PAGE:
There is a lot of talk, and inevitably so, of the Indian economy – of how it is one of the largest and fastest-growing economies in the world and is increasingly becoming the destination for multinational businesses to set up shop in. The country has come a long way since its economic liberalization in 1991 – with the last decade particularly witnessing exponential growth, across sectors.
But it is important to understand that it isn’t just about the highly potent business opportunity that the Indian market presents in the form of FDI and investment incentives being doled out by the Indian Government.
Yes, the fact that India has the world’s largest youth demographic with an increasing per-capita income (and consequent willingness-to-pay) is a key driving force for companies to expedite their investments as they push newer offerings to the fast-consuming populace of India. But interestingly enough, the potency of the India opportunity has more in store.
Potential 1: A Bridge Across The Valley
Till not too long ago, Multi-National Companies (MNCs) from developed economies – especially the USA, Europe, and Japan – dominated the global share of new product development, with the number being nearly 80%. These companies subsequently introduced their products into developing economies such as India when the offerings themselves had moved further down their adoption lifecycles.
More specifically, when the slope turned negative of the product life cycle bell-curve which most business owners and marketeers will be familiar with, i.e, somewhere near the end of the ‘early majority’ category and into the ‘late majority’ one.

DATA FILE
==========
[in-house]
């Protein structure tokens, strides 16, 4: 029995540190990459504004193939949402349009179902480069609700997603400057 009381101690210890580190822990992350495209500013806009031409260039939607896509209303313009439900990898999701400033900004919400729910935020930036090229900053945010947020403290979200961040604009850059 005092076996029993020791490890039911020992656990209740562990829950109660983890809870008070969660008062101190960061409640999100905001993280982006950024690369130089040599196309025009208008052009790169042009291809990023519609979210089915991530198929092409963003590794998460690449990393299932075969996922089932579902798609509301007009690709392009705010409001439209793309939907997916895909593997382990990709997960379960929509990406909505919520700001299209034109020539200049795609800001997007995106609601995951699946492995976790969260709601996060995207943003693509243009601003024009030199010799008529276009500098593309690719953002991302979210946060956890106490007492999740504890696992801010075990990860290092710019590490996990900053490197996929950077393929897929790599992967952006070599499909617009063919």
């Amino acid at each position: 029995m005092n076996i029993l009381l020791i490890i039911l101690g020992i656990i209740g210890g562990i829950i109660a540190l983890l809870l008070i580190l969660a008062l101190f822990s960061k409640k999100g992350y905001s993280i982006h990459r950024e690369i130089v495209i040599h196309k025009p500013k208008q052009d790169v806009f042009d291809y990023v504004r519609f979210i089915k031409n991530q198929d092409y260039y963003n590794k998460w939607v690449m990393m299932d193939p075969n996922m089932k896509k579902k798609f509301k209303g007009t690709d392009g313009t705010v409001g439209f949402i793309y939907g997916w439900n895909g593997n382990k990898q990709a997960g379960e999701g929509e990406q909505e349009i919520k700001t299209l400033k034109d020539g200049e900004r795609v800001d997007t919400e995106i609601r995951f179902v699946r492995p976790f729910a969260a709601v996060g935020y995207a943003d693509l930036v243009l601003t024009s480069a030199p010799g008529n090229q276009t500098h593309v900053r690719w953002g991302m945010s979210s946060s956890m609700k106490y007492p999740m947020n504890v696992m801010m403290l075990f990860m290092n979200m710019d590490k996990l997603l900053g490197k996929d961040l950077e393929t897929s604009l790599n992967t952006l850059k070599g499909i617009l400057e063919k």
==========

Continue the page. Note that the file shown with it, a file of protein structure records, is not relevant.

Additionally, these products introduced into markets such as India were watered-down versions of the original offering – done so, in order to make the product more viable in the developing economies’ markets. The original innovations themselves would have gone through some iterations to make the product more market-friendly, subsequent to the demise of its earlier versions on account of the drop-off that typically happens with adoption of products in the Early Adopter stage, a phase most marketeers will know as ‘Crossing the Chasm’.
This is where the current Indian consumers offer an alternative. Not that innovations wouldn’t need to go through the challenges that all new products do; but given the sheer size and behavioural patterns of the potent young consumption group in India, companies can approach the challenge differently.
This target market is large in number, young in age, more qualified and better earners than their predecessors at the same age-point, but very importantly they are socially-connected with the world through online platforms and they do not shy away from trying new things and expressing their opinions about them.
Therefore, if products are developed keeping this Indian market in mind, they could have a higher probability of not only being successful in their adoption cycles but also to build up some brand equity that can be marketed globally.